After the hour and a half drive we arrived at the Gwaun Hepste Car Park the most Northerly car park for the waterfalls (being unaware there are closer car parks!) and seeing the grey clouds appear we were enthusiastic about going for a quick walk before the rain arrived … ! We set off on what we didn’t know was going to be FOUR hour hiking expedition, probably burning a total of 100,000 calories and in the rain!
After 20 minutes into our journey, we stumbled upon the first sign that this may be a long journey, we decided to ignore it. A further 20 minutes of walking after this we passed two committed hikers looking pretty exhausted and rather muddy, who also told us of the difficulties ahead, which we also ignored. Surely it can’t be that bad?!
At this point we had no idea how muddy we were about to get, but after 40 minutes of walking and still no waterfalls we were committed and even more determined! The first waterfall we came across was so worth it, Sgwd Clun-Gwyn was absolutely amazing, the height of it was so impressive. Named as the ‘fall of the white meadow’, it is made up of two sets of falls a few hundred metres apart which are really popular for white water kayakers in the summer.
Our journey between Swgd Clun-Gwyn and our next waterfall Swyd-yr-Eida, the ‘waterfall of snow’ took an additional 30 minutes but this part was through thick mud, so just in case you were hoping to visit soon I highly recommend good walking boots that you don’t mind getting a little muddy! Swyd-yr-Eida is the most Southerly waterfall at Ystradfellte and the most photographed of all the waterfalls because you can actually walk behind it! It’s absolutely spectacular, it really deserves it’s title and it was well and truly worth the walk!!
For anyone who hasn’t been, I HIGHLY recommend it but a few wise tips before you go …
- Take sufficient food and water
- It WILL take about 2 hours each way from this car park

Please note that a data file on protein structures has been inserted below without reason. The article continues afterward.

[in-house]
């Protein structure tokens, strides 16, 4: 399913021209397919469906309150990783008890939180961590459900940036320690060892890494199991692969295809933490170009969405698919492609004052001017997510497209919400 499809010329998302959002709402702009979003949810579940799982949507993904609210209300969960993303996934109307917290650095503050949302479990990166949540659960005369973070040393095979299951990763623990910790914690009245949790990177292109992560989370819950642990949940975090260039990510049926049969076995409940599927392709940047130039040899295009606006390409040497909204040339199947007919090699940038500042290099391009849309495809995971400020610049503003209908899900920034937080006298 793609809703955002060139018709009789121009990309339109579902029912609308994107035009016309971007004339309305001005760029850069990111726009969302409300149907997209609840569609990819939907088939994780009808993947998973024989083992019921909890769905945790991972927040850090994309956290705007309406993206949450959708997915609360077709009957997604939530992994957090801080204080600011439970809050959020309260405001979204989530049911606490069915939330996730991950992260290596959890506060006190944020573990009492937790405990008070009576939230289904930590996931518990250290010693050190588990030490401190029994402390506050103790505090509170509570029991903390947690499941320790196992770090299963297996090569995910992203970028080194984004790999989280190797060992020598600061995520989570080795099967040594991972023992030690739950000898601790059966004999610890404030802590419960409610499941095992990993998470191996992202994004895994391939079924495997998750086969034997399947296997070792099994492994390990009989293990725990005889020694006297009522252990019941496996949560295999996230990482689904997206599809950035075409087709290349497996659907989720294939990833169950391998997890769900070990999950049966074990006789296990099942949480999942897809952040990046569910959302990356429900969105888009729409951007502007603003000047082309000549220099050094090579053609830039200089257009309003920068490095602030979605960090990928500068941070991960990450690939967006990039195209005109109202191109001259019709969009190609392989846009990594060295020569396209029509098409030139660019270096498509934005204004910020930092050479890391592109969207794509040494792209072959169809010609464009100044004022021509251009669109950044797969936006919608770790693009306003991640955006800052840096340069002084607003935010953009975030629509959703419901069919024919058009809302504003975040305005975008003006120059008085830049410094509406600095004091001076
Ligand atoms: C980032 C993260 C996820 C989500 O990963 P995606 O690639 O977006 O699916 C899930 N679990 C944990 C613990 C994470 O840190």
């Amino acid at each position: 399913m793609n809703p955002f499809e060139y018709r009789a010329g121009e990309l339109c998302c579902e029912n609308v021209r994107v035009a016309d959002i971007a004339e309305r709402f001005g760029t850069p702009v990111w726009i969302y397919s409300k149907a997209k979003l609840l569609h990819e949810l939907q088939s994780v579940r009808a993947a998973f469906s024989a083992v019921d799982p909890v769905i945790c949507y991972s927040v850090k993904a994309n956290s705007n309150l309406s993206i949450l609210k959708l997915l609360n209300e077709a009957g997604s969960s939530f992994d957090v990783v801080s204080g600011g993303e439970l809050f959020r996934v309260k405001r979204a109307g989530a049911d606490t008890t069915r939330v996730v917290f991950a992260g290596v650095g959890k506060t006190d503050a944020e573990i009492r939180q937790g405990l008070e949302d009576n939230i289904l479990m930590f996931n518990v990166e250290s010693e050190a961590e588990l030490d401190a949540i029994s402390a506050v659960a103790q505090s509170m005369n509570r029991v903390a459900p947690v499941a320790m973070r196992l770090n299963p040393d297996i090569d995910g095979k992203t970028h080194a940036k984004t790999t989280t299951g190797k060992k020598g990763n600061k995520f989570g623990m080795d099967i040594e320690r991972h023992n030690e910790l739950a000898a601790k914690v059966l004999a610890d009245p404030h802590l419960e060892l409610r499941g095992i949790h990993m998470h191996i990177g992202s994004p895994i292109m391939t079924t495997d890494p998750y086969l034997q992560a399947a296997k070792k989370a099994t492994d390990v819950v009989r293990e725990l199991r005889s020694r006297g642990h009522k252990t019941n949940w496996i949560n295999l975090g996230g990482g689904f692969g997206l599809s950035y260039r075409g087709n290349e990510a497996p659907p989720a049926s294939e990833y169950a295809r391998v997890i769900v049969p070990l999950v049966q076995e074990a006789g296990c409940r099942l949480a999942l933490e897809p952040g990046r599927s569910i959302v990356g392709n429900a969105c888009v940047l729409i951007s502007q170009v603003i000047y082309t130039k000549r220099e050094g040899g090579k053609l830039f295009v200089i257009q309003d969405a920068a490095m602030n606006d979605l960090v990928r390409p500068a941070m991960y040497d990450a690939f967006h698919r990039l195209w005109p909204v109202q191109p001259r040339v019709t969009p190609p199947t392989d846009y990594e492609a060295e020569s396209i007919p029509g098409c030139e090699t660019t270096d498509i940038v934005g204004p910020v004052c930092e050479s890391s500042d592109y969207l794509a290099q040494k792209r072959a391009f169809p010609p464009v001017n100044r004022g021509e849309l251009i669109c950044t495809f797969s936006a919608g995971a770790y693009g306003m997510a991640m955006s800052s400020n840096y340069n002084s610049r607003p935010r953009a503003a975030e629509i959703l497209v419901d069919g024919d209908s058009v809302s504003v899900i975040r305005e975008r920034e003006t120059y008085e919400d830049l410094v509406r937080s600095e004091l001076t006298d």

- Don’t leave two hours before sunset
- Make sure you have a fully charged phone
- Make sure you take LOTS of beautiful photos!!
This Autumn, Dan Rouse and I decided to venture out to new pastures around Wales looking for some new places to explore. It was Dan that suggested a trip to Gilfach Nature Reserve to watch the wild Salmon which is located within the Cambrian Mountains of Mid-Wales. Extending across 400 acres of beautiful landscape, Gilfach which is managed by The Wildlife Trust is Notoriously famous as a Site of Special Scientific Interest (SSSI) for it’s diversity of wildlife including Salmon during the Autumn and Winter months.
The area extends throughout a variety of different habitats including Farmland, Grassland, Healthland, Meadows, Ponds and Woodlands which as you can imagine is popular with many of our most loved native animals. Depending on the time of year and time of day, you can be lucky enough to see anything from Brown Hare, Otters, Stoats, Salmon, Siskin, Dipper and Wheatear!
Although we unfortunately didn’t get to witness any Salmon or otters this time, we did get to spend some time by the beautiful waterfalls situated just down the river from the otter hide.
The walk itself took us a good 2 hours from the visitor centre all the way back to the entrance car park. It’s a really beautiful walk with the chance to see so much wildlife and so many different habitats and we’d both highly recommend it! Be sure to check the recent sightings book of otters and Salmon sightings left in the otter hide!